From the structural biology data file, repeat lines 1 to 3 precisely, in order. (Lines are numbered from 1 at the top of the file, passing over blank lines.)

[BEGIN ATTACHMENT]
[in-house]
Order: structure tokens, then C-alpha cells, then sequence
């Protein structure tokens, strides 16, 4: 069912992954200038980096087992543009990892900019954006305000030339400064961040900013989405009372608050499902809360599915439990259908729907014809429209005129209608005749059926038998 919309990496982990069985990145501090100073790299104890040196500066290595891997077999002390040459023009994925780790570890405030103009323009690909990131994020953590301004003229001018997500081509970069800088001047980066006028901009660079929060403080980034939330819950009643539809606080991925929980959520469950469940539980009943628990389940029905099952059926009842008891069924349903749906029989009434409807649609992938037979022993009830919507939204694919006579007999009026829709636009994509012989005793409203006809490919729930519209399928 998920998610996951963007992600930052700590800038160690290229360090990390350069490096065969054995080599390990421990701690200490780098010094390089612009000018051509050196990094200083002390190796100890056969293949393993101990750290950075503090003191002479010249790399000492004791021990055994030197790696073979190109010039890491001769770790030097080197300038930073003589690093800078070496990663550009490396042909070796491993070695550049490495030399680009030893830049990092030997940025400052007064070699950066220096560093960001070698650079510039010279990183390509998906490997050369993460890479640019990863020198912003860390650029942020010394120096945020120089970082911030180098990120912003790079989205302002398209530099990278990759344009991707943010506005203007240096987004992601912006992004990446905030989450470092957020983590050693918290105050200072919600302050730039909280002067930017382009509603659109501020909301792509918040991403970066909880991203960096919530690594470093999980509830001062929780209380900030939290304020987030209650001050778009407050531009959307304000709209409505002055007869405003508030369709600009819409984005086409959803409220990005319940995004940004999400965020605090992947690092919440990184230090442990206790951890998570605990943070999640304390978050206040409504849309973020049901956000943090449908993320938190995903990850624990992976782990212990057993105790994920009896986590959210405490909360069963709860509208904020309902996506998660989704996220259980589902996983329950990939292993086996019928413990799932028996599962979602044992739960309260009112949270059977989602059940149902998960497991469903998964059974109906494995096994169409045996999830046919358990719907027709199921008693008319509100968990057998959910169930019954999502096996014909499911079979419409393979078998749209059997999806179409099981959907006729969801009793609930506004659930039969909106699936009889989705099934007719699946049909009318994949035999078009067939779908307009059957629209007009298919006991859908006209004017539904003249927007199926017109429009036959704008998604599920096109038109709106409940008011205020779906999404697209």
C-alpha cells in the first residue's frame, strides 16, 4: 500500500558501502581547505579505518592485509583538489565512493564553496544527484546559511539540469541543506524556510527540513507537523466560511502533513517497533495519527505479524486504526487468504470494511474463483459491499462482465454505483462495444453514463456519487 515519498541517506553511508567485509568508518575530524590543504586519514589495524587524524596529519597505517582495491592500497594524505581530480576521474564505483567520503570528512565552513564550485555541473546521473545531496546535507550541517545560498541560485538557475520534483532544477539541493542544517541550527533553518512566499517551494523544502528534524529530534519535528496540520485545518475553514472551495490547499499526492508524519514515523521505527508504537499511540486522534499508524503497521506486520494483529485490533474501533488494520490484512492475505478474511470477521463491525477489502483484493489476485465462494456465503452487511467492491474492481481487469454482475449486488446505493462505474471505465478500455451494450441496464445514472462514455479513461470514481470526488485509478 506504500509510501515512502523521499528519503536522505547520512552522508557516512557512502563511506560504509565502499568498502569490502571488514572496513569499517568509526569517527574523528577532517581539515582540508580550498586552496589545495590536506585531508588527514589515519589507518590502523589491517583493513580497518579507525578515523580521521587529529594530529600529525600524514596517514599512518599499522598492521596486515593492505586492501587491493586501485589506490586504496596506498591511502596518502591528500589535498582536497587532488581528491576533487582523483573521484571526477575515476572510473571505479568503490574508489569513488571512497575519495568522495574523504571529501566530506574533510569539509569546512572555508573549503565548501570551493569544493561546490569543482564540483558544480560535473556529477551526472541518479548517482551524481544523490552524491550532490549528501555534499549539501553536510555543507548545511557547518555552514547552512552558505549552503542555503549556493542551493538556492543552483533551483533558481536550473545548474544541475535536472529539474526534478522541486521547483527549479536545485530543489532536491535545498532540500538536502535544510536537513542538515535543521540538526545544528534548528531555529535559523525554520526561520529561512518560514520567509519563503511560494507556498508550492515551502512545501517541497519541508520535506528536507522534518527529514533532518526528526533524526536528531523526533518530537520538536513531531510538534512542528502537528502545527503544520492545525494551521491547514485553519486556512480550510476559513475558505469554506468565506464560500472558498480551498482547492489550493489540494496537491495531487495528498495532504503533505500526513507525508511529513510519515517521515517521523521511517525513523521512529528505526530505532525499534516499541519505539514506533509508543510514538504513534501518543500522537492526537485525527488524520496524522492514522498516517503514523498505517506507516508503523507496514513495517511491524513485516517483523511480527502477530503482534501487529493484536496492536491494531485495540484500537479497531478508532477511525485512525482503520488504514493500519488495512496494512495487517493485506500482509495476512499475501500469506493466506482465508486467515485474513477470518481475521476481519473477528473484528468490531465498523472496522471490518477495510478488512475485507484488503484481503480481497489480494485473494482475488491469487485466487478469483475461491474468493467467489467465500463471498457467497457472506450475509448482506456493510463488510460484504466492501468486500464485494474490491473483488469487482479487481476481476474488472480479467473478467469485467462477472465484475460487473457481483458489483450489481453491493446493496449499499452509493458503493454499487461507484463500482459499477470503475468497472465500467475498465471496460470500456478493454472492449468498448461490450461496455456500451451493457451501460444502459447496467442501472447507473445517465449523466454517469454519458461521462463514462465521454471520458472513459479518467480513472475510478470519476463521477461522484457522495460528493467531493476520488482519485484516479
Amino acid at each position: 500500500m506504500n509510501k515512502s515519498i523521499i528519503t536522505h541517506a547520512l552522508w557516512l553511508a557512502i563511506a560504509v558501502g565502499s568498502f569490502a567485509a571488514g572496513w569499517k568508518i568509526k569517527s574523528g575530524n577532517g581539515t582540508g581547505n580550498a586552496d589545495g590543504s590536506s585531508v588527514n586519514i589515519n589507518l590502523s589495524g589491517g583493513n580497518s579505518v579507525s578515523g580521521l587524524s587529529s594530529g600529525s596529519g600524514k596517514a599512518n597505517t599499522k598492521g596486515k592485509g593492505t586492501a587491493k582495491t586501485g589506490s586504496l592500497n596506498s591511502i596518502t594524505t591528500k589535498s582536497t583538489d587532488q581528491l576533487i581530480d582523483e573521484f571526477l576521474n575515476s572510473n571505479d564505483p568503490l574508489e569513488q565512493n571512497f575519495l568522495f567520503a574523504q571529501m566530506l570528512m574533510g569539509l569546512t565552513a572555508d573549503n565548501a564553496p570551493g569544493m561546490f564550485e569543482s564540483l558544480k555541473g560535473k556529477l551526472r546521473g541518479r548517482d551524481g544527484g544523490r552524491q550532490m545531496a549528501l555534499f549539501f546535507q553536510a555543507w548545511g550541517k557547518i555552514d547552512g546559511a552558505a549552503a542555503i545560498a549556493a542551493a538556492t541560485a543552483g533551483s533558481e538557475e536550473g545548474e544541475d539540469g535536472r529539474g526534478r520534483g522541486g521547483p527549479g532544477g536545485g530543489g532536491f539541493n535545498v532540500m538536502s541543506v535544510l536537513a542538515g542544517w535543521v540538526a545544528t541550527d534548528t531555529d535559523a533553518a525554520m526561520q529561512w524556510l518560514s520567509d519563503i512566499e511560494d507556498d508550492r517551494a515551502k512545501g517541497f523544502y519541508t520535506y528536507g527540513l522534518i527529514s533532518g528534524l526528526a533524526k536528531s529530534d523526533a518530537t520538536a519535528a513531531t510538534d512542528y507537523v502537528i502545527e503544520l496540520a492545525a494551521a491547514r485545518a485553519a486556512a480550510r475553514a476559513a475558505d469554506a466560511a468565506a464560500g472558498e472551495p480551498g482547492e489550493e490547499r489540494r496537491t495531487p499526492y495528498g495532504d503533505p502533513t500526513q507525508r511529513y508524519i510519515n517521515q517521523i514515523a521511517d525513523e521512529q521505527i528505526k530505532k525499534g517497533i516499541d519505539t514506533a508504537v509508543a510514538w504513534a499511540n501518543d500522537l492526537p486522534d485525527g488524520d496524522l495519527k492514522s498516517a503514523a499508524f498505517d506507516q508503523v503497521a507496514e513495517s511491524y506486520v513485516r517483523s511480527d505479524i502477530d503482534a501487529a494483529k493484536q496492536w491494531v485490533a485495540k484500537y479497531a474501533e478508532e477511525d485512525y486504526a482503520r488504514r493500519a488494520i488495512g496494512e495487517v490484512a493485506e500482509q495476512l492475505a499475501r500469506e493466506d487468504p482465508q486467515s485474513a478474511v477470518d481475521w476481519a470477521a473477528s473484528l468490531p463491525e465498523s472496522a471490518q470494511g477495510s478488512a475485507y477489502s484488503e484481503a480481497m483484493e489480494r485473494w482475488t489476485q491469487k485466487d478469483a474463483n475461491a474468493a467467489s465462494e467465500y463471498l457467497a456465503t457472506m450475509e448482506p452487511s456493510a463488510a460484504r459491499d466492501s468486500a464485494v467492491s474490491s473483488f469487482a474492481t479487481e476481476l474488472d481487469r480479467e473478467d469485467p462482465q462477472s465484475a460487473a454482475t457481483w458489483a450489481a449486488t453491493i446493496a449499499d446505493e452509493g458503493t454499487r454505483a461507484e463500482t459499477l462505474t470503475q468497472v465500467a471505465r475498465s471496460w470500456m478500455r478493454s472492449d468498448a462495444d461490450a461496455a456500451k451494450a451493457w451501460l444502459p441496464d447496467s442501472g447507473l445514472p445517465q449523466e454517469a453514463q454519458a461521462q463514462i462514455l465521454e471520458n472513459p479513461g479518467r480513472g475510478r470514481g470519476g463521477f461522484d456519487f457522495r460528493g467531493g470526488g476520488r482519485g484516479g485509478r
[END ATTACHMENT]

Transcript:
[in-house]
Order: structure tokens, then C-alpha cells, then sequence
């Protein structure tokens, strides 16, 4: 069912992954200038980096087992543009990892900019954006305000030339400064961040900013989405009372608050499902809360599915439990259908729907014809429209005129209608005749059926038998 919309990496982990069985990145501090100073790299104890040196500066290595891997077999002390040459023009994925780790570890405030103009323009690909990131994020953590301004003229001018997500081509970069800088001047980066006028901009660079929060403080980034939330819950009643539809606080991925929980959520469950469940539980009943628990389940029905099952059926009842008891069924349903749906029989009434409807649609992938037979022993009830919507939204694919006579007999009026829709636009994509012989005793409203006809490919729930519209399928 998920998610996951963007992600930052700590800038160690290229360090990390350069490096065969054995080599390990421990701690200490780098010094390089612009000018051509050196990094200083002390190796100890056969293949393993101990750290950075503090003191002479010249790399000492004791021990055994030197790696073979190109010039890491001769770790030097080197300038930073003589690093800078070496990663550009490396042909070796491993070695550049490495030399680009030893830049990092030997940025400052007064070699950066220096560093960001070698650079510039010279990183390509998906490997050369993460890479640019990863020198912003860390650029942020010394120096945020120089970082911030180098990120912003790079989205302002398209530099990278990759344009991707943010506005203007240096987004992601912006992004990446905030989450470092957020983590050693918290105050200072919600302050730039909280002067930017382009509603659109501020909301792509918040991403970066909880991203960096919530690594470093999980509830001062929780209380900030939290304020987030209650001050778009407050531009959307304000709209409505002055007869405003508030369709600009819409984005086409959803409220990005319940995004940004999400965020605090992947690092919440990184230090442990206790951890998570605990943070999640304390978050206040409504849309973020049901956000943090449908993320938190995903990850624990992976782990212990057993105790994920009896986590959210405490909360069963709860509208904020309902996506998660989704996220259980589902996983329950990939292993086996019928413990799932028996599962979602044992739960309260009112949270059977989602059940149902998960497991469903998964059974109906494995096994169409045996999830046919358990719907027709199921008693008319509100968990057998959910169930019954999502096996014909499911079979419409393979078998749209059997999806179409099981959907006729969801009793609930506004659930039969909106699936009889989705099934007719699946049909009318994949035999078009067939779908307009059957629209007009298919006991859908006209004017539904003249927007199926017109429009036959704008998604599920096109038109709106409940008011205020779906999404697209």